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How to Backup Virtual Appliance with Azure Backup?

  • October 19, 2021
  • 7 min read
IT Production Manager. Nicolas is primarily focused on Microsoft technologies, he is a Microsoft MVP in Cloud and Datacenter Management.
IT Production Manager. Nicolas is primarily focused on Microsoft technologies, he is a Microsoft MVP in Cloud and Datacenter Management.

One year ago, Microsoft released Azure Backup Center which is a great central console to perform all the backup related tasks. You can manage your recovery vaults and run backup/restore tasks very easily. The following article was published by Romain on StarWind blog to describe Azure Backup Center.

In this article, I will go deeper with Azure Backup Center in order to explain how to handle virtual appliance backups. Have you ever try to backup a Virtual Appliance (Firewall, Scanner, Network VM, …) with Azure Backup? You probably got a failed error message which is very normal because the agent can’ be installed on your appliance. To avoid this problematic, you had to use disk snapshot through Azure Runbook. It was not user friendly, but thanks to Azure Backup Center, you can now manage disk snapshots very easily.

Getting started

Open your Azure portal and go to Backup center. Click “Vault” in the overview section

Click Vault in the overview section

In the new window, select “backup vault”. Please note that it is important to select backup vault instead of recovery vault to manage disks snapshots.

Select backup vault

You can now create your backup vault. Very simple process:

  1. Select the subscription
  2. Select the resource group
  3. Enter the backup vault name
  4. Select the region
  5. And select the redundancy

Create your backup vault

Now, click “Policy” to create the assigned policy

Create the assigned policy

On the next page, you must select the “datasource type” which must be “Azure Disks

Azure disks

Then, enter the policy name and the vault name. On the next page, you can configure the retention. Then, validate the wizard.

Configure the retention

Go to the disk you want to snapshot to add the rights permissions. In this example, I want to backup the disk named “Win10_disk1_xxxxxx”. Search the disk in your Azure portal and go to the “IAM” tab.

Access control (IAM)

Click “Add role assignment” and select “disk backup reader” role.

Disk backup reader

Then, I create a dedicated resource group named “RG-Snapshots” to store the disk snapshots in another Azure region. Add the “Disk snapshot contributor” role on this RG for your backup vault. Use the same steps: “IAM” -> “Add role assignments

Disk snapshot contributor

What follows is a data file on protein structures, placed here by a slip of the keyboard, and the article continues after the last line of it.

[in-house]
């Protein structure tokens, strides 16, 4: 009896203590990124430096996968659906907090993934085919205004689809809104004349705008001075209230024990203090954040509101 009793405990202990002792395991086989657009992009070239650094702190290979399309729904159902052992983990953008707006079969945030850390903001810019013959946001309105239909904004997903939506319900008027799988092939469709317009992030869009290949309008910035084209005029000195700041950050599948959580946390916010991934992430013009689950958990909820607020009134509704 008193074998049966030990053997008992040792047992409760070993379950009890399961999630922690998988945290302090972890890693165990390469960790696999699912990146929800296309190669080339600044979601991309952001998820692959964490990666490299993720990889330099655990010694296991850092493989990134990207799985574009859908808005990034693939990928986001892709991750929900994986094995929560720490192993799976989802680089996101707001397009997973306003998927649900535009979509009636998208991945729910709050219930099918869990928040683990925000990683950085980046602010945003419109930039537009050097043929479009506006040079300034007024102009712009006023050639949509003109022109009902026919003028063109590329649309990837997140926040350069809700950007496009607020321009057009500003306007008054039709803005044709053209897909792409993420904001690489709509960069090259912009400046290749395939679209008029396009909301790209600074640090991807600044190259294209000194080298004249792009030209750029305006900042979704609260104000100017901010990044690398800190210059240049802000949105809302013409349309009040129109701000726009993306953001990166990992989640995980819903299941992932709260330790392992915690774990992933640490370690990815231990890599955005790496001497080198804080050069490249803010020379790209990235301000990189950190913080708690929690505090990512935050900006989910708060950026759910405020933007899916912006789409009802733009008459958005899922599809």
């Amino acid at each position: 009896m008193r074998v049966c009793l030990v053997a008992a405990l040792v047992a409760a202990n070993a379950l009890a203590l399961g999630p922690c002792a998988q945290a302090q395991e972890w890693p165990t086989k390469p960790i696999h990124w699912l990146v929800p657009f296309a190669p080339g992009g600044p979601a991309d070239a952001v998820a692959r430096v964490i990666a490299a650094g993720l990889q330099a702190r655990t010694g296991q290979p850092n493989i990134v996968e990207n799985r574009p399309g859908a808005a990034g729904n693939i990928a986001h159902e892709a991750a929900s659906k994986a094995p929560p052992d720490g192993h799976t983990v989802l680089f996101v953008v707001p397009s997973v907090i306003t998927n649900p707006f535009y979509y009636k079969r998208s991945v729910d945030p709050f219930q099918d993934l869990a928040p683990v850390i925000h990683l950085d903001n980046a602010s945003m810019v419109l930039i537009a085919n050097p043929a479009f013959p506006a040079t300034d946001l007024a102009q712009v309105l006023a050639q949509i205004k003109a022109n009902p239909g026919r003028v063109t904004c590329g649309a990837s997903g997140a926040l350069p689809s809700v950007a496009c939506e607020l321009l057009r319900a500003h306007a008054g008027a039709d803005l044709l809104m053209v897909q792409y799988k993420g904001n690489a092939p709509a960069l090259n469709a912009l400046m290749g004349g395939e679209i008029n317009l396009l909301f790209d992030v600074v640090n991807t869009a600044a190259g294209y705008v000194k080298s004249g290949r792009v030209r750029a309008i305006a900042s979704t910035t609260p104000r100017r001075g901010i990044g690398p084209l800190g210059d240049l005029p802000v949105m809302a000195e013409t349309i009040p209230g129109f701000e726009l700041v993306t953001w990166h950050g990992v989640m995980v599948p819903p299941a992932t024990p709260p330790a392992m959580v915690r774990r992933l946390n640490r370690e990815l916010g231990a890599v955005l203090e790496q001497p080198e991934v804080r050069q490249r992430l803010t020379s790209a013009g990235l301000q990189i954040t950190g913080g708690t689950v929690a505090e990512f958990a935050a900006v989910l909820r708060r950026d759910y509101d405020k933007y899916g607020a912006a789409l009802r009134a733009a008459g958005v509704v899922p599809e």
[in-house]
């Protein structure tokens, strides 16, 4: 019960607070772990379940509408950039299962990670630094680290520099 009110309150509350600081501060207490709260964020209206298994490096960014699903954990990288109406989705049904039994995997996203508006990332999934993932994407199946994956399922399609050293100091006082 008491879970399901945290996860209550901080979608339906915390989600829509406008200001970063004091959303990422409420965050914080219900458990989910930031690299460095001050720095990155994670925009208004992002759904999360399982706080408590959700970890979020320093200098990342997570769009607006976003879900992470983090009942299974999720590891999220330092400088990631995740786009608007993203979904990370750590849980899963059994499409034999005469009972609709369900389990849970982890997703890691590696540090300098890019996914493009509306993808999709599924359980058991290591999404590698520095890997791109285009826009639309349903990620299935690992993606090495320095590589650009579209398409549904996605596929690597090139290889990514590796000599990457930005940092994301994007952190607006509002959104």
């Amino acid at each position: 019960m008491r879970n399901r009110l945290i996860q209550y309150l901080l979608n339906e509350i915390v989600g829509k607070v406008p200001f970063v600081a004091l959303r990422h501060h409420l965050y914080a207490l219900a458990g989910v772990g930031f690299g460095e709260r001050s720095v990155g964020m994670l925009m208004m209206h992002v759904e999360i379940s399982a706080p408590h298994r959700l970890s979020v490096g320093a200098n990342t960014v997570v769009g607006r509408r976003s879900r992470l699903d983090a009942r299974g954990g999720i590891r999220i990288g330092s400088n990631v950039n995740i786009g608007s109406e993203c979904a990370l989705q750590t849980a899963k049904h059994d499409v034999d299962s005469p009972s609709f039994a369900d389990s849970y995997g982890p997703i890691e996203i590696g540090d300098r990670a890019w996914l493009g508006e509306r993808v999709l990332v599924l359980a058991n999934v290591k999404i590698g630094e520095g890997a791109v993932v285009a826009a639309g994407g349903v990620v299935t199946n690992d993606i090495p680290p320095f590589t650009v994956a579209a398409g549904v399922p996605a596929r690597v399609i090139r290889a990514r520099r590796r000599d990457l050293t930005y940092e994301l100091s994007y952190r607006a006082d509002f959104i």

Once the assignment is done on the disk and the resource group, you can open the backup vault to confirm the permissions. Go to “Identity” and “Azure role assignments

Azure role assignments

You should see something like the following:

  1. Disk Snapshot Contributor => Resource group
  2. Disk Backup Reader => Disk

Azure role assignments

You are now ready to backup your disk. Click “Backup

Backup your disk

Select the datasource type and the backup vault

Datasource type

Then, select the policy previously created

Policy previously created

You can add the disk to backup in this section. Then, select the resource group that will store the snapshot (in my case, it is named “RG-Snapshots”) and click “Validate” to confirm the permissions are ok. Validations must be in “success”.

Configure backup

If you have an issue with the permissions, you will have the following message

Add the disk to backup

When the validation is done, you can start a backup job:

  1. Go to “Backup instances
  2. Update the filter “Datasource type == Azure Disks
  3. You should see your disk, click on the right and select “Backup now

Start a backup job

You can check the job status. Once the backup is done, the status will be “completed”.

Check the job status

Now, you can start a restore job in the same section, just click “Restore” instead of “Backup now

 Start a restore job

A new window appears, you must select the restore point depending on your retention policy.

Select restore point

Then, select the targets (subscription and resource group) and of course, enter the restored disk name.

Enter the restored disk name

Once the restore is done, go to the resource group and attach the disk to your virtual machine.

Found Nicolas’s article helpful? Looking for a reliable, high-performance, and cost-effective shared storage solution for your production cluster?
Dmytro Malynka
Dmytro Malynka StarWind Virtual SAN Product Manager
We’ve got you covered! StarWind Virtual SAN (VSAN) is specifically designed to provide highly-available shared storage for Hyper-V, vSphere, and KVM clusters. With StarWind VSAN, simplicity is key: utilize the local disks of your hypervisor hosts and create shared HA storage for your VMs. Interested in learning more? Book a short StarWind VSAN demo now and see it in action!